Once the marathon and half marathon fields joined up for real at mile 2, things got much more crowded.  I was within 20 seconds of my planned splits for a 4 hour finish, and was feeling good but all those runners who had started out way too fast were now slowing down dramatically and creating moving road blocks that had to be dodged, sometimes having to traverse from one side of the street to the other to get around them.  Every other race I had ever run in was a mountain race, so the fields had always thinned out considerably by this point.  Even the Pikes Peak Ascent was less crowded feeling by 2-3 miles in.  I was beginning to feel very claustrophobic, and was wondering why I thought this would be a good idea until we rounded the corner on mile 5.  As the course entered the Heights neighborhood, the 3-4 police officers that had been guarding the course at nearly ever street corner in the 4th Ward were replaced by masses of cheering spectators.  I knew that my family would be somewhere along this stretch between mile 7 & 8, which definitely got my spirits up.  Its hard not to smile when there are so many people out there to pep up runners they don’t even know.   

My splits stayed on track, and I was very happy to see my entire family cowbells, signs and all cheering me on near mile 8 right after the water tables.  At mile 9 the half marathoners turned back, and the field thinned noticeably, I suddenly felt like I had breathing room.  I was still on pace as the race moved through Herman Park under canopies of Live Oaks providing shade from the sun, and felt good…. until my stomach started turning.  I tried to maintain pace, but could feel cramps building and began regretting not taking the time I should have pre-race to let this issue resolve itself before hand.  I ended up losing about 8 minutes due to this issue, and I cursed the time I had lost as I bolted from the mile 11ish porta-potties.  I tried my hardest to make up some time without blowing myself out, and maintained a significantly higher pace for the next two miles, but realized, when I crossed the 13.1 mile split still 8 minutes back from my projected split, that I had two choices.  I could blow myself out trying to make up the time, and possibly cost myself my second training run and maybe even my 100 mile race in 3 weeks; or I could settle for trying to come in under 4:15, which would still be a respectable finish time for my first road marathon, especially given the week of running I had leading up to it.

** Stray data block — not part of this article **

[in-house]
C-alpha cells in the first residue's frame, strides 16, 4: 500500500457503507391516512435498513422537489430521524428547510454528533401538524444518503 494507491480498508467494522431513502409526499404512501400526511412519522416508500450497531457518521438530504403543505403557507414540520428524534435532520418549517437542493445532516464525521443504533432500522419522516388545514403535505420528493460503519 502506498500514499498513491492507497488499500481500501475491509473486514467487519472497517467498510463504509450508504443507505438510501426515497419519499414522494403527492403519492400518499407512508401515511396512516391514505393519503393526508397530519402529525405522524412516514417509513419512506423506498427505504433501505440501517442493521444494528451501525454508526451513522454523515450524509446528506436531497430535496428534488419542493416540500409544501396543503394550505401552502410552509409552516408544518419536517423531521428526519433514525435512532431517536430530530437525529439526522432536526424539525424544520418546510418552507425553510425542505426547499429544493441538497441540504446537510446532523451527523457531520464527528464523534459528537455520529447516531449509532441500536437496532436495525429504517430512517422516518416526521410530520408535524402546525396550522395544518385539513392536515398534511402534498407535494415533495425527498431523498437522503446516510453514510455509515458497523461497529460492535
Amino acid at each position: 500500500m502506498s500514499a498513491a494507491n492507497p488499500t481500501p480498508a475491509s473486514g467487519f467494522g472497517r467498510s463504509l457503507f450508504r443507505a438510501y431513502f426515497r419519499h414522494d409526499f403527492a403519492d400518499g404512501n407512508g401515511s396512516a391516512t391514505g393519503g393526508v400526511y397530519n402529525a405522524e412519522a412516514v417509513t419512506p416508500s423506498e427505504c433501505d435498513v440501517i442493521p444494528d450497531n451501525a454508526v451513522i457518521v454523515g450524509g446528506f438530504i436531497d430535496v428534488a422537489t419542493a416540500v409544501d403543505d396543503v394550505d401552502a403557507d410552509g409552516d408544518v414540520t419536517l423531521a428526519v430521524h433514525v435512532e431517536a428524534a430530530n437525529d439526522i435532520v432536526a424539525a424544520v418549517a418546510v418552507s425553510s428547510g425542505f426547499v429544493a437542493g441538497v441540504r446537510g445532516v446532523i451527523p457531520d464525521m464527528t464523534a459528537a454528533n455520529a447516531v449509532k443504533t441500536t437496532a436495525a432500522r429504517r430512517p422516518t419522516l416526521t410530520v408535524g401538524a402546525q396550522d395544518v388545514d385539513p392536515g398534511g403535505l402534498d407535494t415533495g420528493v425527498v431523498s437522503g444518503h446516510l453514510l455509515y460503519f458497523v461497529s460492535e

As I rounded the corner on mile 18, I managed to re-focus my goal mentally and picked up the pace again.  The run continued through Memorial Park, and as it rounded down Allen Parkway, I know I would be seeing my family again soon.  My running belt had started to get on my nerves a bit, so I made sure to take a gel right before the mile 22 marker, and kept my eyes peeled for my family.  I was happy to see them right after the mile 23 aid area, and passed my running belt off to them, knowing I would be able to push through the remainder with just my water bottle.   

My feet were hurting from the miles of pavement, but everything else felt strong.  I checked my clock and thought it might be possible for me to come in under 4:10, so I pushed the pace a bit more for the last mile coming through downtown.  Despite the timer on my Garmin ticking past 4:10 as I made my way down the last quarter mile of the run, I pushed hard for that last bit, figuring at least this way I would finish strong.  I was passing people all the way to the end, which definitely made me feel better about my finishing time, which was 4:11:13.   

I really wanted to find my sister to congratulate her on her first half marathon, so I rushed through the very well organized finish area to get my medal, the photo (not really optional), my drop bag and shirt/beer mug.  Once I was through that, I called and got a hold of my brother in law who let me know that she had to get home after the race due to some things that had come up, but she had finished strong with a 2:15 finish time for her first half marathon.  

The race was definitely a good one, and with the exception of the single course marking issue at mile 1ish, it was a very well supported race.  I want to go back, and give it another go when I can really focus on this race, and see if I can get a sub-4 hour time.  Happily, I had saved plenty to knock out my 22 mile trail run the next day, and am looking forward to Rocky Raccoon 100 in February!